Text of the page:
SUZUKI SX4 Crossover Models/Series Timeline, Specifications & Photos

Generations: 3
First production year: 2006
Engines: Gasoline, Diesel
Body style: SUV (Sports Utility Vehicle)
SUZUKI SX4 S-Cross photo gallery

With the low sales of the SX4 S-Cross released in 2013, Suzuki decided to refresh the model to attract more buyers.

The new SX4 S-Cross was heavily redesigned and unveiled a completely new front end. The hood was raised and the nose became more upright, giving it a “stronger and bolder road presence” as Suzuki stated.

The rather anonymous grille we’ve seen on the previous model was replaced with a bigger chrome grille with vertical bars, the bumper was refreshed and the headlights suffered significant changes.

At the back, the SX4 S-Cross came with a redesigned bumper and slightly different taillights.

The major upgrade was meant to bring the SX4 S-Cross closer to an SUV’s design and capabilities.

The interior didn’t come with major updates, however, the quality of the materials was improved with softer plastics and optionally available brighter materials throughout. The cabin was still left with materials that were easy to scratch, but looked well finished.

The infotainment system available on the SX4 S-Cross was borrowed from the Vitara and it was bigger and more responsive.

The practicality offered by the SX4 S-Cross was hard to beat, as the space available was bigger than in the most crossovers. The crossover could easily accommodate up to 5 tall adults.

The trunk size was increased with the help of the reclining backrest and was up to 440 liters.

The ride was enhanced by the stiffer body and the tweaked suspension, and although a bit of body roll was noticeable at higher speeds, the SX4 S-Cross had a good grip and easy agile enough to offer a fun ride.

full description and technical specifications
SUZUKI SX4 photo gallery

The Suzuki SX-4 S-Cross was the second generation of the small crossover from the Japanese manufacturer and it wasn't built together with Fiat, like the first generation.

After Fiat stepped back from its joint venture with the Suzuki in making small crossover vehicles, the Japanese company decided to move forward on its own and creating the second generation of the SX4 S-Cross. The vehicle was closer to the C-segment of the sport-utility vehicles, but it was still a cross-over. A mix between the small class and a compact SUV.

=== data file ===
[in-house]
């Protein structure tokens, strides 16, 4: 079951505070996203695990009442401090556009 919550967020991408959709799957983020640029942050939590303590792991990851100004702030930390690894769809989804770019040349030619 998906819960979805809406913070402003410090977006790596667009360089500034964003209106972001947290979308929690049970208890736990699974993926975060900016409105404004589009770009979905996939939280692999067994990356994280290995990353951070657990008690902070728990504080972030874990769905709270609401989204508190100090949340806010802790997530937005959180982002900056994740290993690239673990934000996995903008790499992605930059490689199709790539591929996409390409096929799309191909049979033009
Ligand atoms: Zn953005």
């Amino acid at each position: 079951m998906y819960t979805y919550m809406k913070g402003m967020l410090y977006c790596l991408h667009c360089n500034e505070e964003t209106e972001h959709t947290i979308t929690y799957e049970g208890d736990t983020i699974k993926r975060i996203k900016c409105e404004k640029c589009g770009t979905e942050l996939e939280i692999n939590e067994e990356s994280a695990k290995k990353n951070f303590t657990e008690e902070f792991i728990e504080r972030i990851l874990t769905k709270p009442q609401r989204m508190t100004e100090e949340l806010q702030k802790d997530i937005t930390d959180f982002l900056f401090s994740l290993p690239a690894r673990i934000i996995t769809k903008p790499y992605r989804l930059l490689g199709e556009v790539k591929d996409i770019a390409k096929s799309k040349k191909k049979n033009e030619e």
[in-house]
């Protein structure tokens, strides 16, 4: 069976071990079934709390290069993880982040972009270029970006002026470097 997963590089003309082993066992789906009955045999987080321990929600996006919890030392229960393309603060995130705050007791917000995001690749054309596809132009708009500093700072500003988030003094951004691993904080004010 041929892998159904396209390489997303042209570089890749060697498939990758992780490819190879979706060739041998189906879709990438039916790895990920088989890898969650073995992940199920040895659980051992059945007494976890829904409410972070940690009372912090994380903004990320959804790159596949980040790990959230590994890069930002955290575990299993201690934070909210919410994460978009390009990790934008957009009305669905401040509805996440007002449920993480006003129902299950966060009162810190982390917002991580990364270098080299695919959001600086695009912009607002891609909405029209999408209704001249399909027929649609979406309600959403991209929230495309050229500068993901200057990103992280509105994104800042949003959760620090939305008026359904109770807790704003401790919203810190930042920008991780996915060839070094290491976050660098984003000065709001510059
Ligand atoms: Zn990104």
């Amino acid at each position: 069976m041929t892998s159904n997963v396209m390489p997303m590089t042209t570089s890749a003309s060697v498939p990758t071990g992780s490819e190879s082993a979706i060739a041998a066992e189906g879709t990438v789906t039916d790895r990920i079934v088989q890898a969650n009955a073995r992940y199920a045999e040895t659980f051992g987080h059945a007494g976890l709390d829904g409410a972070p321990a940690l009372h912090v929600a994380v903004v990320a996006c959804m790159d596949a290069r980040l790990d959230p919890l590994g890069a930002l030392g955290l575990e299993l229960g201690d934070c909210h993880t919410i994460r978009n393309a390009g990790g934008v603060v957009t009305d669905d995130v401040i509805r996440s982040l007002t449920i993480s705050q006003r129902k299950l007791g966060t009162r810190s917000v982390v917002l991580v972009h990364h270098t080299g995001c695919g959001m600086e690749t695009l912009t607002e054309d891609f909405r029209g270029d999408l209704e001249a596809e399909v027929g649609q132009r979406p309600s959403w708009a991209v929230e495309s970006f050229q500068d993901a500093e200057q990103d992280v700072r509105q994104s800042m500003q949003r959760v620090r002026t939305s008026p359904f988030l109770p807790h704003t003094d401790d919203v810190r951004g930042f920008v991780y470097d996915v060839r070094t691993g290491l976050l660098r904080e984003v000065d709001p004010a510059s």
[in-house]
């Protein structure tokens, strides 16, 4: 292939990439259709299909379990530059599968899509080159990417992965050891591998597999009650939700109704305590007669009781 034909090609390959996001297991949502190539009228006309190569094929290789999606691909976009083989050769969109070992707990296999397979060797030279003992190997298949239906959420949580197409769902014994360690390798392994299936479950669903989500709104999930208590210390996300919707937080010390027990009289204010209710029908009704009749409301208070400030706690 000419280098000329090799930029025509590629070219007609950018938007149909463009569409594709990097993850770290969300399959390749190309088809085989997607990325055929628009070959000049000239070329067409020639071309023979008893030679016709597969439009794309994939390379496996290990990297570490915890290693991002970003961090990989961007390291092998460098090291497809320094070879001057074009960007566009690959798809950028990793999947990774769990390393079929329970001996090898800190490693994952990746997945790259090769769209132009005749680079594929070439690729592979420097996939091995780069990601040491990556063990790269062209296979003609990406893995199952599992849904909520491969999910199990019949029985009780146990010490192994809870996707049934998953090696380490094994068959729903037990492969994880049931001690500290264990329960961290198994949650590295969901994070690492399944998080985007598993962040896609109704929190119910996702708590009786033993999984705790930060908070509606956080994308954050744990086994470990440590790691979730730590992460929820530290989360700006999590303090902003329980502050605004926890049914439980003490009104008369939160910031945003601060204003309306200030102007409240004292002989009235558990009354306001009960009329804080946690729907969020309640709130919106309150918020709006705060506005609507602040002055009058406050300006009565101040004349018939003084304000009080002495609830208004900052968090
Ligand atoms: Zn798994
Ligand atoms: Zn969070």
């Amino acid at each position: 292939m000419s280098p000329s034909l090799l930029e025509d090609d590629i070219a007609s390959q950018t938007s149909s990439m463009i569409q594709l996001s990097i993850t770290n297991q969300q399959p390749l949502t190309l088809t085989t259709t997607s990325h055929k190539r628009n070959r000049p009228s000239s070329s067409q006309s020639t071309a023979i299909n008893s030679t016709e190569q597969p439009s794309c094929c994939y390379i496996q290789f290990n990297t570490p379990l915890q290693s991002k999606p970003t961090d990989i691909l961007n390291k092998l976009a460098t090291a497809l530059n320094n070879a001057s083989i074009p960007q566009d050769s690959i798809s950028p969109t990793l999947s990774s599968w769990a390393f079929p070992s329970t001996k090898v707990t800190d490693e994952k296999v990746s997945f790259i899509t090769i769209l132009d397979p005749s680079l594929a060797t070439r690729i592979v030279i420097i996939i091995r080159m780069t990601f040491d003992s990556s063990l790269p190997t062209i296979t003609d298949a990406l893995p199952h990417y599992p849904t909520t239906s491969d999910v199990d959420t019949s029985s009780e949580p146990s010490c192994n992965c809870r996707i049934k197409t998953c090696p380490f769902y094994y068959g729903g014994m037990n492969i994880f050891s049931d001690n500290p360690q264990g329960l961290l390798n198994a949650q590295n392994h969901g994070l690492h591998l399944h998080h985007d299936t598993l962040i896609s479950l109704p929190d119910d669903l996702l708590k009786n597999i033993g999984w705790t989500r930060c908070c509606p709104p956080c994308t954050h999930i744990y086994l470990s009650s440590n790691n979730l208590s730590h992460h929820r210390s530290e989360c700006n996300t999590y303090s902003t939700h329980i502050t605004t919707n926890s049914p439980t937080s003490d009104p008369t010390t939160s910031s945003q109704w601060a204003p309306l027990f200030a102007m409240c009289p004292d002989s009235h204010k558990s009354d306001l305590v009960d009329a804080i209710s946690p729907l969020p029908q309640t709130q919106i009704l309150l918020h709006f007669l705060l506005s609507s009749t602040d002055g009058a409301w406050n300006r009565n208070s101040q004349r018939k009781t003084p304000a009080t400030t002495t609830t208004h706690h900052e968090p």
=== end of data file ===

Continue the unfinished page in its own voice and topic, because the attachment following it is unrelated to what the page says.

When the designers increased the size of the vehicle, the A-pillars were moved back to amplify the 2-volume design instead of the MPV-look of the first generation. It was taller and had a bigger wheelbase, to offer more legroom for the rear passengers. The new headlights could have been fitted with Xenon lamps and LED daytime running lights.

The interior was good for five people, but the central transmission tunnel was to intrusive into the cabin and thus, the middle passenger from the back seat wasn't very comfortable with the seating position. But for four passengers was more than enough, especially if the car was not fitted with the panoramic roof.

The SX4 S-Cross featured 2WD as standard, but an electronically-controlled all-wheel-drive system was offered as an option. The rear independent suspension was available only for the all-wheel-drive system.

REVIEW: Suzuki SX4 S-Cross   full description and technical specifications
SUZUKI SX4 photo gallery

Suzuki used its experience in producing 4x4 vehicles as part of Fiat's agreement to produce the SX4 in Europe.

The common project was a bigger hit for Suzuki than for Fiat since the Japanese brand sold twice as many vehicles as the Italian brand in the first production year. Its name was far more known in the off-road vehicles than Fiat, and that gave them an advantage. On top of that, the SX4 was sold on more markets and was fitted with a wider choice of engines.

Giorgetto Giugiaro designed it, and it might be one of the biggest mixes on the market at those times. It featured a bodywork, which was a mix between a station wagon and a minivan, a ground clearance bigger than a compact vehicle, and smaller than a 4x4. Its front fascia resembled the one on the Swift range, with horizontal slats and a wider mid bumper section.

Inside, the SX4 offered ample headroom for five passengers and higher-mounted seats, which led to better legroom. The rear seats featured a split-folding and tilting mechanism to expand the otherwise small trunk. A three-dial instrument cluster with four gauges provided the necessary information to the driver.

Apart from the Fiat-sourced engines (1.6-liter gasoline and a 1.9-liter turbodiesel), Suzuki installed its own versions with gasoline and turbodiesel units. Moreover, it offered a few versions fitted with an automatic transmission. Fiat and Suzuki developed a semi-independent rear suspension for both all-wheel-drive and front-wheel-drive systems.

full description and technical specifications